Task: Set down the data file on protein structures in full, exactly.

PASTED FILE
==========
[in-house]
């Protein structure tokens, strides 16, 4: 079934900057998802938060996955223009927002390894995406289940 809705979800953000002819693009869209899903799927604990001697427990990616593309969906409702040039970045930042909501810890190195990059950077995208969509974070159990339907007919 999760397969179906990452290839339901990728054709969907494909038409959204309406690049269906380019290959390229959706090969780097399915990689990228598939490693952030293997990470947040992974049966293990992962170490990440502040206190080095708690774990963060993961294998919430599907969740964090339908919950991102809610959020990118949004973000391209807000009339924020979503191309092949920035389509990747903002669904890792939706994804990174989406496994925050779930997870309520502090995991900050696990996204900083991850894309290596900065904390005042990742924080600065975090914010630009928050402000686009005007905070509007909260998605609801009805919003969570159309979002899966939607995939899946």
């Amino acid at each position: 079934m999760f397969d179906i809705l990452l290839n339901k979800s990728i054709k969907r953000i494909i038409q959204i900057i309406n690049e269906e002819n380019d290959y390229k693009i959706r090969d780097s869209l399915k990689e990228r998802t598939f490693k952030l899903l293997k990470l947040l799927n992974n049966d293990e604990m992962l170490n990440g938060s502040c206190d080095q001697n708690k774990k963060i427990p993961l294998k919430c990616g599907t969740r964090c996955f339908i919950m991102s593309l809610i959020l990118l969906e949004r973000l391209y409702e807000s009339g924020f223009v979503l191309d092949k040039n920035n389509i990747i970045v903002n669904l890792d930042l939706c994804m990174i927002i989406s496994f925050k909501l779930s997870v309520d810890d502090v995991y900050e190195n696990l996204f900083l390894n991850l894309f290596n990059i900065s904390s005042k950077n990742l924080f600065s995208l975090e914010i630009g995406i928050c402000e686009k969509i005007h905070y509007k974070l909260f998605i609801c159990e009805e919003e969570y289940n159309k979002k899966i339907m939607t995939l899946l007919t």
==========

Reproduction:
[in-house]
């Protein structure tokens, strides 16, 4: 079934900057998802938060996955223009927002390894995406289940 809705979800953000002819693009869209899903799927604990001697427990990616593309969906409702040039970045930042909501810890190195990059950077995208969509974070159990339907007919 999760397969179906990452290839339901990728054709969907494909038409959204309406690049269906380019290959390229959706090969780097399915990689990228598939490693952030293997990470947040992974049966293990992962170490990440502040206190080095708690774990963060993961294998919430599907969740964090339908919950991102809610959020990118949004973000391209807000009339924020979503191309092949920035389509990747903002669904890792939706994804990174989406496994925050779930997870309520502090995991900050696990996204900083991850894309290596900065904390005042990742924080600065975090914010630009928050402000686009005007905070509007909260998605609801009805919003969570159309979002899966939607995939899946």
């Amino acid at each position: 079934m999760f397969d179906i809705l990452l290839n339901k979800s990728i054709k969907r953000i494909i038409q959204i900057i309406n690049e269906e002819n380019d290959y390229k693009i959706r090969d780097s869209l399915k990689e990228r998802t598939f490693k952030l899903l293997k990470l947040l799927n992974n049966d293990e604990m992962l170490n990440g938060s502040c206190d080095q001697n708690k774990k963060i427990p993961l294998k919430c990616g599907t969740r964090c996955f339908i919950m991102s593309l809610i959020l990118l969906e949004r973000l391209y409702e807000s009339g924020f223009v979503l191309d092949k040039n920035n389509i990747i970045v903002n669904l890792d930042l939706c994804m990174i927002i989406s496994f925050k909501l779930s997870v309520d810890d502090v995991y900050e190195n696990l996204f900083l390894n991850l894309f290596n990059i900065s904390s005042k950077n990742l924080f600065s995208l975090e914010i630009g995406i928050c402000e686009k969509i005007h905070y509007k974070l909260f998605i609801c159990e009805e919003e969570y289940n159309k979002k899966i339907m939607t995939l899946l007919t």